How To Get the Most Out of Therapy

Whether you are coming for therapy related to childhood trauma/abuse, couples counseling, family counseling or therapy for depression, anxiety, substance abuse, or chronic illness there are a few points to consider for getting the most out of your therapy:

  1. Make your appointments a priority. If you have ever learned a new skill, like playing an instrument, cooking, or a sport, then you know that consistent practice is key to improving and excelling. You also know that it is very challenging to learn new things but once mastered that thing is glorious! In therapy you will learn all sorts of new interpersonal relationship skills for improved relationships and better self-esteem, and you will learn how to decrease symptoms related to mood and substance abuse. But getting better requires consistency and practice. Attending every appointment is going to get you the best results as quickly as possible. When you make appointments a priority, you improve and you even excel.
  2. Be willing to take risks and try new things.  Anytime you are taught a new way of doing something, like holding a new baby or golf club, it feels awkward or even wrong. I am going to teach you things that feel unnatural and you may feel uncomfortable at first. Trust me, with practice and time what you learn will become second nature and you will do what was once awkward without even thinking about it. My most successful clients show an eagerness and curiosity about what they are learning and follow through with recommendations between sessions.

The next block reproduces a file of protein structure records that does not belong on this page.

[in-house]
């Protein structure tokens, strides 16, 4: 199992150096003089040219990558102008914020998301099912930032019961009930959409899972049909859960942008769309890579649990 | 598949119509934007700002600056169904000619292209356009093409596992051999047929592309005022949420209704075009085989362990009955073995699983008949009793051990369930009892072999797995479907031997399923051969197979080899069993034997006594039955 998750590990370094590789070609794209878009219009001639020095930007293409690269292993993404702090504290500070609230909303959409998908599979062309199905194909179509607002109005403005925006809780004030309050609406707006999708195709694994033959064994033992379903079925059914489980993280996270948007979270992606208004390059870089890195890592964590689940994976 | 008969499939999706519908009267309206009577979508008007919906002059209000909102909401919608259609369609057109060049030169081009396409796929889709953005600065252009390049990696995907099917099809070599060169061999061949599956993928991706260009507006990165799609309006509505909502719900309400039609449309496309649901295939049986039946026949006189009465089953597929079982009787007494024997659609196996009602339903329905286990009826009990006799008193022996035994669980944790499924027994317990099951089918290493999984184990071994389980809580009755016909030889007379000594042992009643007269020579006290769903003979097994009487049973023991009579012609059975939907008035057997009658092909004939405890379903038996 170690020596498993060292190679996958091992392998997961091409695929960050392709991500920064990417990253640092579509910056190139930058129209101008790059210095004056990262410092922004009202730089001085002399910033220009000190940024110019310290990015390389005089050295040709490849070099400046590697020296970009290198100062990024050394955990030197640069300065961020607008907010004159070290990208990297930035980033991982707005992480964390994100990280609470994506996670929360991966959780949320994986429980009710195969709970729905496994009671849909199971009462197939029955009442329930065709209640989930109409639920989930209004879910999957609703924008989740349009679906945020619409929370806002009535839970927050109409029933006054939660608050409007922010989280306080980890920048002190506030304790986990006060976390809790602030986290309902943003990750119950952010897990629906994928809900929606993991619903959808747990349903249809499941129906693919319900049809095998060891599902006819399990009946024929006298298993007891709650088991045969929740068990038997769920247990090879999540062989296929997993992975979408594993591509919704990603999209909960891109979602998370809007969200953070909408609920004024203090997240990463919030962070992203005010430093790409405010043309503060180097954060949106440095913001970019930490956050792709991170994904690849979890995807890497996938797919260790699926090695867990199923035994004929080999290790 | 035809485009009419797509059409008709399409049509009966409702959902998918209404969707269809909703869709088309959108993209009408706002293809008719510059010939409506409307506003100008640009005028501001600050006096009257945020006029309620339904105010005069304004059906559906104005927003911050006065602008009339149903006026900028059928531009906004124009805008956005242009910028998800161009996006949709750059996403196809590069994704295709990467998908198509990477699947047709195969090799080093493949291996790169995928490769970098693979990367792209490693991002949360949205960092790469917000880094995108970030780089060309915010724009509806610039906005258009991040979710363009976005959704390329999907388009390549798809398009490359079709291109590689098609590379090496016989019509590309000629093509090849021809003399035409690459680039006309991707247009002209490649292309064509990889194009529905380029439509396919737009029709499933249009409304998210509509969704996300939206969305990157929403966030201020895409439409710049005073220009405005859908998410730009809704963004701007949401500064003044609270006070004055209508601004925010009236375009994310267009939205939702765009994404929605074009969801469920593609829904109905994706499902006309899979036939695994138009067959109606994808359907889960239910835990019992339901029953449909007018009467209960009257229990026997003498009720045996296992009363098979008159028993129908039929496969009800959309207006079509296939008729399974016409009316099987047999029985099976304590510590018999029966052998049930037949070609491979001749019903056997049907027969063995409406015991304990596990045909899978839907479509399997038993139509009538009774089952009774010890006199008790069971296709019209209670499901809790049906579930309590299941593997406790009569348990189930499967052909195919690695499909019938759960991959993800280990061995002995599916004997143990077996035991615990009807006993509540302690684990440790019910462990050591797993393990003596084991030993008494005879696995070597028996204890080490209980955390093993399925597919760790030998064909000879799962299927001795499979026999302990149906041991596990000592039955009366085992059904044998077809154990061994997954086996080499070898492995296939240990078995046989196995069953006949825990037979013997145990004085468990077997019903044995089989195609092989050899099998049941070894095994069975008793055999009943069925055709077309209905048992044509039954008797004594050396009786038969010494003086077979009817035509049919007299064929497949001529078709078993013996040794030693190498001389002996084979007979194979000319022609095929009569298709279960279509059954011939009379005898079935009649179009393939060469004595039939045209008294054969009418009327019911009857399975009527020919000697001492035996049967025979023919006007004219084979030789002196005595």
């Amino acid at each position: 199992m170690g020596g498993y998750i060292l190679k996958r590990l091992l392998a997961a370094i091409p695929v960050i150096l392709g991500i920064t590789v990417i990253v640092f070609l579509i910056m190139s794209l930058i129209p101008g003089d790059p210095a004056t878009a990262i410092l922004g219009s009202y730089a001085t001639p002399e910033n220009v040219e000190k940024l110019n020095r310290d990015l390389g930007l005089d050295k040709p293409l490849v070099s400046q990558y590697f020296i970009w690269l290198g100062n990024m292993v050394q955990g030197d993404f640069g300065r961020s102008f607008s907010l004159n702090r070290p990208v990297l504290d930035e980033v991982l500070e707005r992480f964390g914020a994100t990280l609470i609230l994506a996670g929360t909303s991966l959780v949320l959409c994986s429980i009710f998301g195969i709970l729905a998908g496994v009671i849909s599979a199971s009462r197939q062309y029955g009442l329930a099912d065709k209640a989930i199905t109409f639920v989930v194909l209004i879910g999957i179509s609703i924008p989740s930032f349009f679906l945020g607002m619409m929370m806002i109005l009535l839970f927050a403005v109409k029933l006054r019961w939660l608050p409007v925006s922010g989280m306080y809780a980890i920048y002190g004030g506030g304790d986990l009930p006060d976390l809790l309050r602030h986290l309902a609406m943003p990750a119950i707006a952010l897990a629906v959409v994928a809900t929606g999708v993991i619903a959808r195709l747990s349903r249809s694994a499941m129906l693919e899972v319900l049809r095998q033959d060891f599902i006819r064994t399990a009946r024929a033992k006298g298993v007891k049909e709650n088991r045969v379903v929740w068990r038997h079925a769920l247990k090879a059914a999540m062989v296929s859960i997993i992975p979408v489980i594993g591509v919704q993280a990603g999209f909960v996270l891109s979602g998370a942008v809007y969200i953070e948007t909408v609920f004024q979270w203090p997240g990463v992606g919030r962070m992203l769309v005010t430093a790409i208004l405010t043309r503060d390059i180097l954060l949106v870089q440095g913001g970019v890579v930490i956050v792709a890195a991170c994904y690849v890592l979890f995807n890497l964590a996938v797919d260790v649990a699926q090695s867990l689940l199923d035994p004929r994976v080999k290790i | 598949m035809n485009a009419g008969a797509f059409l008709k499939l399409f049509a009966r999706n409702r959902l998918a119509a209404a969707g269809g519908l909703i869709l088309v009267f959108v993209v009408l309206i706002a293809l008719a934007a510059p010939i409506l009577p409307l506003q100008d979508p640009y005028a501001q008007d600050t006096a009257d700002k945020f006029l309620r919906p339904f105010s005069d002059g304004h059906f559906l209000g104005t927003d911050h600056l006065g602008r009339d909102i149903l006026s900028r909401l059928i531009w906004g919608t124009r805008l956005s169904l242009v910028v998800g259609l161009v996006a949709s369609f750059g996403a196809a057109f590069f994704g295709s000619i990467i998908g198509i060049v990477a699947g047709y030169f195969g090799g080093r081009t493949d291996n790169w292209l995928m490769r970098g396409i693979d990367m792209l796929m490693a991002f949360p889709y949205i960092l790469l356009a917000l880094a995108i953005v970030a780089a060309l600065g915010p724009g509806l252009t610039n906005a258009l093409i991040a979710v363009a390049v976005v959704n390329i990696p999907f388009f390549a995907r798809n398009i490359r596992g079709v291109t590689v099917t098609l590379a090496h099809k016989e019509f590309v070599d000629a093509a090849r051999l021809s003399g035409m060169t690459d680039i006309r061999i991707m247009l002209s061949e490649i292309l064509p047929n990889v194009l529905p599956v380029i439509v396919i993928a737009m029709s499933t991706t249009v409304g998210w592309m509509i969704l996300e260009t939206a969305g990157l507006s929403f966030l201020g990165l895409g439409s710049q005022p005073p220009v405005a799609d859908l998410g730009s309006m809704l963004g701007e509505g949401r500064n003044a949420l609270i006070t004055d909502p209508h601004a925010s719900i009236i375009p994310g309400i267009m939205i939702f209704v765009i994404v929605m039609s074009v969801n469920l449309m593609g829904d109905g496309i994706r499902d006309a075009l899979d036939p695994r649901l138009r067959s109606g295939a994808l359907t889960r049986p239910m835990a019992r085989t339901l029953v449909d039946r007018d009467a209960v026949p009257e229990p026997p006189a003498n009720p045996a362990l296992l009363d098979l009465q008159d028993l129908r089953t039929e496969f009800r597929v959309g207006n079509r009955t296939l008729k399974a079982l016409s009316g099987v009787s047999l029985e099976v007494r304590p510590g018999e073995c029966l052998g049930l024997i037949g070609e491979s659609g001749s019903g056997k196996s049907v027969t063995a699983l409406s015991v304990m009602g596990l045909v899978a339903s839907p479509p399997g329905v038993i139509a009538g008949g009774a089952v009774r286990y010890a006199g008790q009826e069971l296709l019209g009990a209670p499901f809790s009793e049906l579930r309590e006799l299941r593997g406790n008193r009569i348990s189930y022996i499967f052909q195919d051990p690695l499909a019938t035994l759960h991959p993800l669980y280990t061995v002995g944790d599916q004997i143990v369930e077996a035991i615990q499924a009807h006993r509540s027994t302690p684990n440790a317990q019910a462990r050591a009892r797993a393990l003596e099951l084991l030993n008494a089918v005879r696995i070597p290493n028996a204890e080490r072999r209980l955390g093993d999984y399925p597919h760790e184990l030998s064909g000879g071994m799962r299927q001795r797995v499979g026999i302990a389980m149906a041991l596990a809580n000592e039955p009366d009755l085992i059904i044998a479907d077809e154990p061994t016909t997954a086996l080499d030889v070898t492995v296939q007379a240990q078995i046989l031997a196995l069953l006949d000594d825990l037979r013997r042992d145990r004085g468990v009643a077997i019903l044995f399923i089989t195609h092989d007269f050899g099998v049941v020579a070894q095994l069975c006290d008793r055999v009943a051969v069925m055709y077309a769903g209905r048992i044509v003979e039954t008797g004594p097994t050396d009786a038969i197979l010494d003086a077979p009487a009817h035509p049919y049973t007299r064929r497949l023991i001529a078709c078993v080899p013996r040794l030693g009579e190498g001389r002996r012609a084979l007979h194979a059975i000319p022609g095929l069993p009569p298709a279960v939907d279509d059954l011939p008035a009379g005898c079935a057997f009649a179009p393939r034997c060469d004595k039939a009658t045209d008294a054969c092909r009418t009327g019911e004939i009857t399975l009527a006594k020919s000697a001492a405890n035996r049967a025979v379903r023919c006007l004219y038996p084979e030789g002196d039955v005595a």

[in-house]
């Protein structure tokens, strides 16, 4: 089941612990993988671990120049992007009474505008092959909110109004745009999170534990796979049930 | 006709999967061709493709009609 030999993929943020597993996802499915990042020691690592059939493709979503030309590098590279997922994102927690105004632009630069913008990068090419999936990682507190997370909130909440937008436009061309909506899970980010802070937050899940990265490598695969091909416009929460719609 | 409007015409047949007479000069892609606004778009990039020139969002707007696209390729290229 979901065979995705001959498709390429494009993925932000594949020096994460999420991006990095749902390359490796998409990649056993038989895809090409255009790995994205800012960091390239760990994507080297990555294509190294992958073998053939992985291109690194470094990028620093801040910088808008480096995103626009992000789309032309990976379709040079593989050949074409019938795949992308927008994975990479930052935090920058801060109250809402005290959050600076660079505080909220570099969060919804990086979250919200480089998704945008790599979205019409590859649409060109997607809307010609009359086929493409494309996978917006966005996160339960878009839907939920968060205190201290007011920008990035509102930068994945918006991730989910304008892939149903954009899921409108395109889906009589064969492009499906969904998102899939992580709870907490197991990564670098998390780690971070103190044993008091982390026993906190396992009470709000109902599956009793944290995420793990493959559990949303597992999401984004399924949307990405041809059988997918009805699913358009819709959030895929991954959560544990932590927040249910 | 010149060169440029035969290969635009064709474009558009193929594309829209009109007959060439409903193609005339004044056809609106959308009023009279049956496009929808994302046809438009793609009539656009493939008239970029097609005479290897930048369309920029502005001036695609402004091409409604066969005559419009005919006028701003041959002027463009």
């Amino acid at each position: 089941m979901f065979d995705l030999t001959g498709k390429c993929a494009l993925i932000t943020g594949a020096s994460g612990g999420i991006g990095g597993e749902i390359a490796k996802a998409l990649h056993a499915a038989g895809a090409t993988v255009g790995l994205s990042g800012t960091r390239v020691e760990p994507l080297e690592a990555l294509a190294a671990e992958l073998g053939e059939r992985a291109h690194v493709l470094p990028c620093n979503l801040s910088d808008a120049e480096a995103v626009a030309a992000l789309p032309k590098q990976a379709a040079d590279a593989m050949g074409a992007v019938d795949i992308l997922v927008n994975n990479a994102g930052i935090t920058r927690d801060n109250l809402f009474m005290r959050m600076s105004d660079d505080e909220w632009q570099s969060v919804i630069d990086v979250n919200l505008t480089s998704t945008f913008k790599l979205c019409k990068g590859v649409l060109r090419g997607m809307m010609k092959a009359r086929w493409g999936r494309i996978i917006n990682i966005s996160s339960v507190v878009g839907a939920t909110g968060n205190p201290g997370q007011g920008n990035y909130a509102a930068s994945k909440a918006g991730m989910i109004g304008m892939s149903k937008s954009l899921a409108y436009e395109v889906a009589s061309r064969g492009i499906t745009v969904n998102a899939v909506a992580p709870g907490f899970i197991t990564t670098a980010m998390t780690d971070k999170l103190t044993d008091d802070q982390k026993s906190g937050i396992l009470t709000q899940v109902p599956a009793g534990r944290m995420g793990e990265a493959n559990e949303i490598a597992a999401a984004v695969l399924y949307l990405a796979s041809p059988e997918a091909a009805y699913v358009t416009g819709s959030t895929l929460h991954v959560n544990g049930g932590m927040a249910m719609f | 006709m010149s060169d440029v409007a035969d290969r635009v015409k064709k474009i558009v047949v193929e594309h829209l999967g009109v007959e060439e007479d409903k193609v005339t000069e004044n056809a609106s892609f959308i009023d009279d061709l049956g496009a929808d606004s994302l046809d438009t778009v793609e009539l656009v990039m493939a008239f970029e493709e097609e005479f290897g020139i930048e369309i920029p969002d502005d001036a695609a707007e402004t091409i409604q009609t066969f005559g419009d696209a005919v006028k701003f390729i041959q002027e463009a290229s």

3. Take responsibility for your mental health. If you went to your doctor and when asked, “What brings you in today?” you shrug and say very little, you would leave that appointment without having your needs met. The most successful clients come to therapy committed to honestly sharing their fears, shattered dreams, guilt and shame, and hope for the future. Put some real thought behind what you hope to accomplish in therapy and verbalize your goals in session. Also, when in session take notes (either on paper or mentally) and keep those notes front and center in between sessions to help motivate you to do your part on this journey.
  4. Give direct and honest feedback. Let’s face it, therapy can be costly. Being in therapy that is ineffective is a colossal waste of time and resources. I rely on your honest feedback to help you feel better. Please do not be afraid of hurting my feelings. When you tell me what is or is not working, I have the opportunity to further tailor your therapy to benefit you. And then you get better faster.